This project was pretty challenging, especially as I did not have extensive prior knowledge of SPI besides the stuff I learnt when working on communicating SPI with the pressure transducer earlier. I decided it would be best to try and get SPI communication working with just one accelerometer first. The example code on the SparkFun website worked pretty well in communicating SPI with one accelerometer, so I thought it would be worthwhile to see if I could alter the code so that the accelerometer could output only the most important info, which would make the whole process much faster. The specific accelerometer that we are working with outputs data in 11 bit chunks each time (for 4g resolution). Having to convert this signal into a 2 byte message and then try and daisy-chain this message later on could prove difficult, so I tried to minimize this by re-orientating the signal so that the MSB was left-orientated instead of right-orientated, and then cut off the second byte which contained the less significant bits. After lots of trials and tests, I found that the bit used to differentiate between positive and negative was actually at the end of the signal, after all of the data bits outputted, so by cutting of the less significant data I was also cutting of the sign, so this method of truncating the data did not work.
I wired up two accelerometers for daisy chaining following the schematic below:
Daisy-chaining the accelerometers is problematic because the registers that contain the xyz axis data are read-only. There is a buffer register (FIFO) which can store data, but there is no feature that allows me to push data from one accelerometer to the next - it only allows the master component to read the xyz data and then deletes it. I discussed this issue with Hannah, who then took a look at the components and came to the same conclusion, which is a hindrance because we now need to re-think our wiring and the components to select.
Today I worked on the SolidWorks model of the finger to install pin joints for ease of testing (low friction with bushings and shaft), and alter the suction tube grips on the 3D finger prototype in order to test the suction setup properly. I learned how to extrude multiple-layered holes that fit the bushings well, and also learned a bunch of things about offsets, editing sketches that have already been extruded, etc. Really excited to be able to learn more about using SolidWorks!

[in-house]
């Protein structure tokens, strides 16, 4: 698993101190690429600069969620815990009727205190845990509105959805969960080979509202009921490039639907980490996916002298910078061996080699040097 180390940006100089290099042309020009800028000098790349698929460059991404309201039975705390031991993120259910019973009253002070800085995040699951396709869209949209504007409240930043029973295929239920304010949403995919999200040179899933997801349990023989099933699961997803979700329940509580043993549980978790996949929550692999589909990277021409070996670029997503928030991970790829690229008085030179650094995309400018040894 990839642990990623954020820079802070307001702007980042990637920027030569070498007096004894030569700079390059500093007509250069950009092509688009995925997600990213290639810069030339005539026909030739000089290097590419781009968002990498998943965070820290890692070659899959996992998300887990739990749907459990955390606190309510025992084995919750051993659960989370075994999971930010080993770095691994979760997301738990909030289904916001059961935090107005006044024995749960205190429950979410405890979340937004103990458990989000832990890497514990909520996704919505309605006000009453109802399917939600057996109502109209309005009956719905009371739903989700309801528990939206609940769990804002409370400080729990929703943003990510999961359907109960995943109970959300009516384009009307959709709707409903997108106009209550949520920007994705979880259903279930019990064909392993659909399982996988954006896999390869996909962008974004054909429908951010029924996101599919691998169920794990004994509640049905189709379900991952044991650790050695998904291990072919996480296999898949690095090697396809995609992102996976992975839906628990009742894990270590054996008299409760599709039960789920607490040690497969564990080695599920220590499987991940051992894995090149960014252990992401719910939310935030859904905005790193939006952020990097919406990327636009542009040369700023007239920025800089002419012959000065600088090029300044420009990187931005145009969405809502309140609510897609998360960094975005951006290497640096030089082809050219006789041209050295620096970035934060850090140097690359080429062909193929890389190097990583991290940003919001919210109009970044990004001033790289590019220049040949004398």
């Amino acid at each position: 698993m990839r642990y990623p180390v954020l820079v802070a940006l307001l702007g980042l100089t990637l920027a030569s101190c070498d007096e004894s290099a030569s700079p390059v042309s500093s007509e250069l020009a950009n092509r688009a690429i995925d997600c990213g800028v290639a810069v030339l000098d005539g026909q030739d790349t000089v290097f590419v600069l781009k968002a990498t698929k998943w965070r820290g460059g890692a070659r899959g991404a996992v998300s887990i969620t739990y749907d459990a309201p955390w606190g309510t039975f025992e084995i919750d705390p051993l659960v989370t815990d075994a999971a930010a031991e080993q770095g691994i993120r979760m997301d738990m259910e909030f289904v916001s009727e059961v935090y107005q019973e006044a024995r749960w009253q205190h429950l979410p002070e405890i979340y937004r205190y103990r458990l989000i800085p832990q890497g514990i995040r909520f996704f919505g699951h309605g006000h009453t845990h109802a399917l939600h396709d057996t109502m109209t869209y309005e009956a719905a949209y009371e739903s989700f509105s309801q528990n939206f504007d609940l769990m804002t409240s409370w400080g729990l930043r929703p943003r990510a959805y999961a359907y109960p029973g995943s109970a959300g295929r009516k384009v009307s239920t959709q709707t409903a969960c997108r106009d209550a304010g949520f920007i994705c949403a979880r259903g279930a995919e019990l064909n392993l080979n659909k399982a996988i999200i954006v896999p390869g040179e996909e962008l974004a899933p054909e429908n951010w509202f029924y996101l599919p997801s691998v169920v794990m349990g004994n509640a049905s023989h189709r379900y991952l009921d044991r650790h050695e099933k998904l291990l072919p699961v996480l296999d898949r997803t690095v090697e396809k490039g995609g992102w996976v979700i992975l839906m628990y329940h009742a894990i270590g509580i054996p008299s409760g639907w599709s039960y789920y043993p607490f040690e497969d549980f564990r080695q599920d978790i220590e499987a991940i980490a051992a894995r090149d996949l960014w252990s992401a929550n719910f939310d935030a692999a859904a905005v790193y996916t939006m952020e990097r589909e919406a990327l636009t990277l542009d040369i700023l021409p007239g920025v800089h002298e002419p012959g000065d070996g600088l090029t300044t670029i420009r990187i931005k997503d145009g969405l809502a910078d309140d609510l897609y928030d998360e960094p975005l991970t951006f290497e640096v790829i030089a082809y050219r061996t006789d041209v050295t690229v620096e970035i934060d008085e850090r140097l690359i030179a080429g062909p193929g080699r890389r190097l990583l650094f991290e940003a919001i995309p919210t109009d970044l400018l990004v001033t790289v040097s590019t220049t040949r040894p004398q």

I finished editing the 3D CAD finger model, which ended up also including a hollow tube-like hole on one side of the joint to attach a pressure gauge to and do experiments with that. I'm a little worried that when bending, the two sides of the joint will collide as they rotate around the pin joint - I hope to learn how to use the assembly functions on SolidWorks to put together the pin joint on the computer and see if they do indeed collide. Here are a couple of pictures of the finished prototype, showing the layered hole for the pin joint, the hollow tube-like hole for the pressure gauge, and the suction holders on each side of the joint.
Tomorrow is the BDML summer BBQ! Bobby and Mark already picked up the food for tomorrow, so I designed the poster to advertise the BBQ:
I also helped Hannah with the sensors part of the presentation for tomorrow, and made some graphs to display data from the Hall effect characterization clearly for the presentation.
Today Shiquan showed me how to use the assembly feature in SolidWorks to put together the CAD pin joint finger model in order to check that the parts would bend without collision. Below is a picture showing the bent assembly, and verifying that the parts can bend around the pin joint properly.